Terrell also said that Bruce’s first reported rape was in 1983, while Oklahoma Supreme Court Network (OSCN) records only showed rapes from 1985 to 2006.
“Then you have to question that, I’m sorry, I don’t think he went from ’83 to ’85 and then from ’85 to ’87. He raped in between there,” she said.
She believes that not all of the rapes he committed have been solved in Norman or in all of the states he was in. She said she wants to encourage anyone who didn’t report to step forward so they can get closure in their case like she has had the opportunity to do.
She said she was grateful for the government choosing to bring him to Oklahoma to prosecute him and provide that closure for all of his victims.
“It’s just all kind of surreal to me that it’s come full circle but you know, I’ve had 28 years to deal with it too. The last rape that happened in 2006, that young woman hasn’t had time, we’re talking seven years ago, it’s not that long,” she said.
She appreciates all of the law enforcement involved in catching Bruce.
“I think that this case shows an incredible amount of coordination between law enforcement across the states and it really was good old fashioned law enforcement work that caught him. I’m really proud of our police officers and our detectives for that hard work,” Terrell said.
She also said she’s had a lot of angels throughout the whole process, including the dispatcher who answered her phone call.
“The person that took my call and told me, ‘You’re going to be OK, we’re sending someone your way and it’s going to be all right,’” Terrell said.
Today, she said she feels sorry for Bruce’s family. As she sat reading an article a few days ago written by his second wife, the wife said that he had three children by his first wife and that he was really involved in their lives, Terrell said.
“She tells the story about how he was like the Prince Charming to her. In the article, she says he got down on his knees with tears in his eyes and asked her to marry him. They must be just really good at compartmentalizing their brains,” she said. “When you’re a psychopath, that’s what your brain is able to do.”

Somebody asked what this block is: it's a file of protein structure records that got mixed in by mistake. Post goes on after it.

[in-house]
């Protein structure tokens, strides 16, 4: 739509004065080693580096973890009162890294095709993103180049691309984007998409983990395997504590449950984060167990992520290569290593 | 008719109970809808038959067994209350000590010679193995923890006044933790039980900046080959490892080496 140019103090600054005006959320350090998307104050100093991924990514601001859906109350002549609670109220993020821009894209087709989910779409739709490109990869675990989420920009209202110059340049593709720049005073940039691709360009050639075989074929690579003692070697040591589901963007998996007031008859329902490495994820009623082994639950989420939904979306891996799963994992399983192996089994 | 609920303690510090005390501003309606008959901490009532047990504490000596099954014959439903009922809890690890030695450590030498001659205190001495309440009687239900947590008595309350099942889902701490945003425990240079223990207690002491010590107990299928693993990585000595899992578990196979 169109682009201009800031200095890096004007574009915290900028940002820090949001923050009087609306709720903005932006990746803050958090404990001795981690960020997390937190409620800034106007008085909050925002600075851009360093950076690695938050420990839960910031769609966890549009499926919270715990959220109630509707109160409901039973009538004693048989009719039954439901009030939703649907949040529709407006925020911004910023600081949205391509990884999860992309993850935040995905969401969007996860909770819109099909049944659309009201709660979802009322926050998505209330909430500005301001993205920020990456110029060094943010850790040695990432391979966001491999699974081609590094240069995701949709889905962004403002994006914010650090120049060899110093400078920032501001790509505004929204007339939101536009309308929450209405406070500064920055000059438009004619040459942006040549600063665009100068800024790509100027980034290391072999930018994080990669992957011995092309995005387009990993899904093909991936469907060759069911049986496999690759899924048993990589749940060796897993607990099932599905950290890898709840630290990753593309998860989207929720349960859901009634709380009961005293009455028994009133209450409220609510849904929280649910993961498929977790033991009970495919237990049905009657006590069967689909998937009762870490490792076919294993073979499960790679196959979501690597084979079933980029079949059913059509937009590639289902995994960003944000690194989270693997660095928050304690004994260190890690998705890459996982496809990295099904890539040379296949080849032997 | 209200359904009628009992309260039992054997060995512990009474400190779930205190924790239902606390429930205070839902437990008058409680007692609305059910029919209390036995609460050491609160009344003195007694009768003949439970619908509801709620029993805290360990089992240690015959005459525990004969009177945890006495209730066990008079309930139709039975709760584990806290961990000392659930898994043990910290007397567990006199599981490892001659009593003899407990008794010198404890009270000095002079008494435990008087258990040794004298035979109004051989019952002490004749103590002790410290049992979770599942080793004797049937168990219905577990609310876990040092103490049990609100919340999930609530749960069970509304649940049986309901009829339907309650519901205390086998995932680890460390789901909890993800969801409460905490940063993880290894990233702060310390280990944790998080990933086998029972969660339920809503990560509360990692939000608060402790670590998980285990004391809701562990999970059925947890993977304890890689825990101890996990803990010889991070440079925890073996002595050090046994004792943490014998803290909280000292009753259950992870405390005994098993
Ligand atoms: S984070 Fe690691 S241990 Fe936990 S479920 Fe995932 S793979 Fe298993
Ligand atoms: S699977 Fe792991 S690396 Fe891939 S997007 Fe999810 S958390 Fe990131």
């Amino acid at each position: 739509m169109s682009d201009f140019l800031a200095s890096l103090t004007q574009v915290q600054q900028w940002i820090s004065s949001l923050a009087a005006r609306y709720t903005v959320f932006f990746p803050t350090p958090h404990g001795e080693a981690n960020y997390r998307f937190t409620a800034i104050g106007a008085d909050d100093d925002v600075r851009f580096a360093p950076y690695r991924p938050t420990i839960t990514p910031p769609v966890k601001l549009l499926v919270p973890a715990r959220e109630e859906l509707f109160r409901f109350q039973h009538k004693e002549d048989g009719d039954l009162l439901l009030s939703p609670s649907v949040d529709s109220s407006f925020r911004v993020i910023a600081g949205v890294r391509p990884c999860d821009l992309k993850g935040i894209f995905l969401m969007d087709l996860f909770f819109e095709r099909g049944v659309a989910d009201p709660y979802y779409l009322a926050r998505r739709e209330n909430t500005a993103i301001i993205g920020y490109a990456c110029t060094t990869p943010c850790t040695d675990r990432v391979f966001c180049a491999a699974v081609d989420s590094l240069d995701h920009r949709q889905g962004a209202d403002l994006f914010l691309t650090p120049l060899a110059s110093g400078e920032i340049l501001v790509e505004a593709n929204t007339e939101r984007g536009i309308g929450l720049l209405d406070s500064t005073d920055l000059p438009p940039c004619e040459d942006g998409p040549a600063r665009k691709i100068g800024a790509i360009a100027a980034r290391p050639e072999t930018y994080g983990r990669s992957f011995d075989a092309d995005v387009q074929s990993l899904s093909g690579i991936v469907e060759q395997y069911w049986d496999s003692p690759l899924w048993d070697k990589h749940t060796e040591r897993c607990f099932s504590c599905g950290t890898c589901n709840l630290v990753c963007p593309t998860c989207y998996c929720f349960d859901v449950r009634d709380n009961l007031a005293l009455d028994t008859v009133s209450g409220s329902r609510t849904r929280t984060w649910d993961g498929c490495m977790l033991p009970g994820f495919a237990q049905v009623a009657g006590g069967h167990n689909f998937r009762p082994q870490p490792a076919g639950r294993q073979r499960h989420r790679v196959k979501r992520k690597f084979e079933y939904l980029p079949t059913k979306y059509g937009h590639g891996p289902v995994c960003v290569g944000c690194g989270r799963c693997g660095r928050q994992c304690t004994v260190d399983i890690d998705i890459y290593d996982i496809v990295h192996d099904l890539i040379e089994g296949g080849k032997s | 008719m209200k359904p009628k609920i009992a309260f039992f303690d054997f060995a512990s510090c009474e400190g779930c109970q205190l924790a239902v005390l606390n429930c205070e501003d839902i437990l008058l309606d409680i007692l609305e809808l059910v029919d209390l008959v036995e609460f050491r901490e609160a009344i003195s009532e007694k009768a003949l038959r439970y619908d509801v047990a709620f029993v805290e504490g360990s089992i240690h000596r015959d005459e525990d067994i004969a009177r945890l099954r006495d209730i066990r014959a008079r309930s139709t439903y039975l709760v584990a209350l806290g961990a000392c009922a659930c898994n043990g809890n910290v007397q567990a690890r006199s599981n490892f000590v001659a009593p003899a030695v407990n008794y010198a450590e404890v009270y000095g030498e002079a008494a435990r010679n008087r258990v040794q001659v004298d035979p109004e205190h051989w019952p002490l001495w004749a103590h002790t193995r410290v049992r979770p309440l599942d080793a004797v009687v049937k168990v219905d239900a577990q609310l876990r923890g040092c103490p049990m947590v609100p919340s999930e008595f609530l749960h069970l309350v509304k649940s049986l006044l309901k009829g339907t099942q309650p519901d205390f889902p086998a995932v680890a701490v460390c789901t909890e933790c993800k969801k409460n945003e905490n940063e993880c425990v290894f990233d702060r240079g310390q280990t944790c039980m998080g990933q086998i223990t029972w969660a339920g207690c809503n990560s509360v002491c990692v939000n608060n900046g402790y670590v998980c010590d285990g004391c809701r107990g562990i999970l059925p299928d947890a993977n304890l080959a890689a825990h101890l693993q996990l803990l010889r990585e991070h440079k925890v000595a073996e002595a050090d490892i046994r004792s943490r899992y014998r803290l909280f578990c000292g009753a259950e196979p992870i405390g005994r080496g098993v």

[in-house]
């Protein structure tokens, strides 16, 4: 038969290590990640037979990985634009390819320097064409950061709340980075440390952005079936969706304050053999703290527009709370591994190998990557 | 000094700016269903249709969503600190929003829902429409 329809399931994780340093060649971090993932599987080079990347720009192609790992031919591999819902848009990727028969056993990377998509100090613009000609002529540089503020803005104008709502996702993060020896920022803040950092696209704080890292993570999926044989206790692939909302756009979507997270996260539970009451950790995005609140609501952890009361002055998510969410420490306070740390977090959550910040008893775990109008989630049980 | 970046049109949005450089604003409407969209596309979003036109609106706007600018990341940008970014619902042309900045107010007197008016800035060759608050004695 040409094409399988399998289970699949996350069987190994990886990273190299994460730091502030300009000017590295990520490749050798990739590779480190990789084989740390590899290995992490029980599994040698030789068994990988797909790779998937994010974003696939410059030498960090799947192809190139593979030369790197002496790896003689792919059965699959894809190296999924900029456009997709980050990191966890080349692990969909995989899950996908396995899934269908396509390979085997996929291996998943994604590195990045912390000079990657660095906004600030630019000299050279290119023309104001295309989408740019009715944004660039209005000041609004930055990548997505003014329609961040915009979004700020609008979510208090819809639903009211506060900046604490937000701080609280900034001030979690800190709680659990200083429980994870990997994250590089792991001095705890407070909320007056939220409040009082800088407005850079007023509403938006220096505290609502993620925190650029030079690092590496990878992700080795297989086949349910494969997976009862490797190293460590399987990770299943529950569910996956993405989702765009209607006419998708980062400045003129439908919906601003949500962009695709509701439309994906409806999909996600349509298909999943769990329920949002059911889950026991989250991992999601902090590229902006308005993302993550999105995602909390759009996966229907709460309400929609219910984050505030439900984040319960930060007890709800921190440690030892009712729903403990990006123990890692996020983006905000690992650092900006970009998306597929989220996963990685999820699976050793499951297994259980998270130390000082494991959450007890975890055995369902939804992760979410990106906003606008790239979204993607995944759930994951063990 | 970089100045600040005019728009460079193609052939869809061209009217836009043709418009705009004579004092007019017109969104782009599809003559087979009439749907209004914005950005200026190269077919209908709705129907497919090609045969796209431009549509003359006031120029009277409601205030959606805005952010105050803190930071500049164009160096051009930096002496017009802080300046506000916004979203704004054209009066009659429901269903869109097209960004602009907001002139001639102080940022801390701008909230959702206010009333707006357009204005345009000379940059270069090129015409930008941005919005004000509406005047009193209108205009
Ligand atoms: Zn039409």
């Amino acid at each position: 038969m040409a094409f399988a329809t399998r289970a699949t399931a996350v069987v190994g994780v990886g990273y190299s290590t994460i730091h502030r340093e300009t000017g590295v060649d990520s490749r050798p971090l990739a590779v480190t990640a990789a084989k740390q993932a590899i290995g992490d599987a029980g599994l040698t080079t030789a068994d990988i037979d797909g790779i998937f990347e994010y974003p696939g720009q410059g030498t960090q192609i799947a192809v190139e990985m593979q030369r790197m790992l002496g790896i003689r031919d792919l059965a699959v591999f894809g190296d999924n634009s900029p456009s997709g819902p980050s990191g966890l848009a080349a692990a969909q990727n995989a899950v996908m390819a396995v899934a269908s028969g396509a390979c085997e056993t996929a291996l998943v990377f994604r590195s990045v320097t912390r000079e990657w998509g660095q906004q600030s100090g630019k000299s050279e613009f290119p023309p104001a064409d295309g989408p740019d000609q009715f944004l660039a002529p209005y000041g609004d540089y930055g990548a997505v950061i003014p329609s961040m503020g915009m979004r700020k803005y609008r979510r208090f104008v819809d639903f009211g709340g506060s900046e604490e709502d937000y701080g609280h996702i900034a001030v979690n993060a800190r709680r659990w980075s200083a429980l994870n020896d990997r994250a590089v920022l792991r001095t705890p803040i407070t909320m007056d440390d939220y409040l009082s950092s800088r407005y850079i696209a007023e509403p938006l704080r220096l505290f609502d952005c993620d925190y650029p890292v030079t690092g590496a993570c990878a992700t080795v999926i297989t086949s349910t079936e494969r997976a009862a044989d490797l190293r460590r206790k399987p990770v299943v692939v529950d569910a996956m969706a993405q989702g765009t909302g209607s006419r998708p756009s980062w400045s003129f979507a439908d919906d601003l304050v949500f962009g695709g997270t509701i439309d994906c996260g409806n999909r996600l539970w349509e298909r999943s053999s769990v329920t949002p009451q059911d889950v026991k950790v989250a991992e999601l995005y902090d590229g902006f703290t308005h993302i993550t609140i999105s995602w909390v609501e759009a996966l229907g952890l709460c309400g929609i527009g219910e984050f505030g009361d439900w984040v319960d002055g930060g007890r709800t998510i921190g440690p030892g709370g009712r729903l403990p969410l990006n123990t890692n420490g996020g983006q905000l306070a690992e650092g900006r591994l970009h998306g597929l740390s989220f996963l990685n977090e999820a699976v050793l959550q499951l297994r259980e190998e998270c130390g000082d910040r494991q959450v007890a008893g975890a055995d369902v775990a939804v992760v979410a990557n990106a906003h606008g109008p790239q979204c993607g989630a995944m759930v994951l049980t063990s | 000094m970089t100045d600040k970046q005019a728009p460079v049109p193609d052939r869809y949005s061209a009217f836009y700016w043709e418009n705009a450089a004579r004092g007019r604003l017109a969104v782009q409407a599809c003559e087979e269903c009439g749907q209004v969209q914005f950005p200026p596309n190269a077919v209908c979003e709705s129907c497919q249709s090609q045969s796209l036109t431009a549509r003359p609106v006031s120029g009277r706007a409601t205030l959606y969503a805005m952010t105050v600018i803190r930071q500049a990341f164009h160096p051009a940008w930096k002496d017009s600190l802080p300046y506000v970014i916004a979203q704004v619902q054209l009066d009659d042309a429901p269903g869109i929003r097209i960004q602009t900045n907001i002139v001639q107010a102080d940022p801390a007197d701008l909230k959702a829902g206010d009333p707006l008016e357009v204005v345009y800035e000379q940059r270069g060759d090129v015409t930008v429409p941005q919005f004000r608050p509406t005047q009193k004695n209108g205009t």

As a victim of rape, Terrell has done a lot of research relating to the violence. Some important things she pointed out included that a rape happens in the United States every two minutes and it is not just a women’s issue. It is an act of violence in our communities.
Rape is also one of the few crimes where people hesitate to believe the victim. While researching, Terrell said she read a book talking about taking the stand in a rape trial. The book talked about the trial, which took place in 2010, and said they were trying to discredit the victim in court like she had consensually asked for this stranger to come into her home and rape her.
“It is just amazing to me that in 2013, we’re still asking those questions. We’re assuming that there is doubt there,” she said.
“I don’t want anyone I love to ever have to go through that. But I want our systems to take care of the people that do. It’s time for our system to take care of the victims,” she said.
While Terrell has since retired her label as a victim, she has moved on to calling herself a survivor.
“I was a victim, I didn’t ask for that. But then you become a survivor. I survived.”
Bruha writes for the Norman Transcript, a CNHI News Service publication.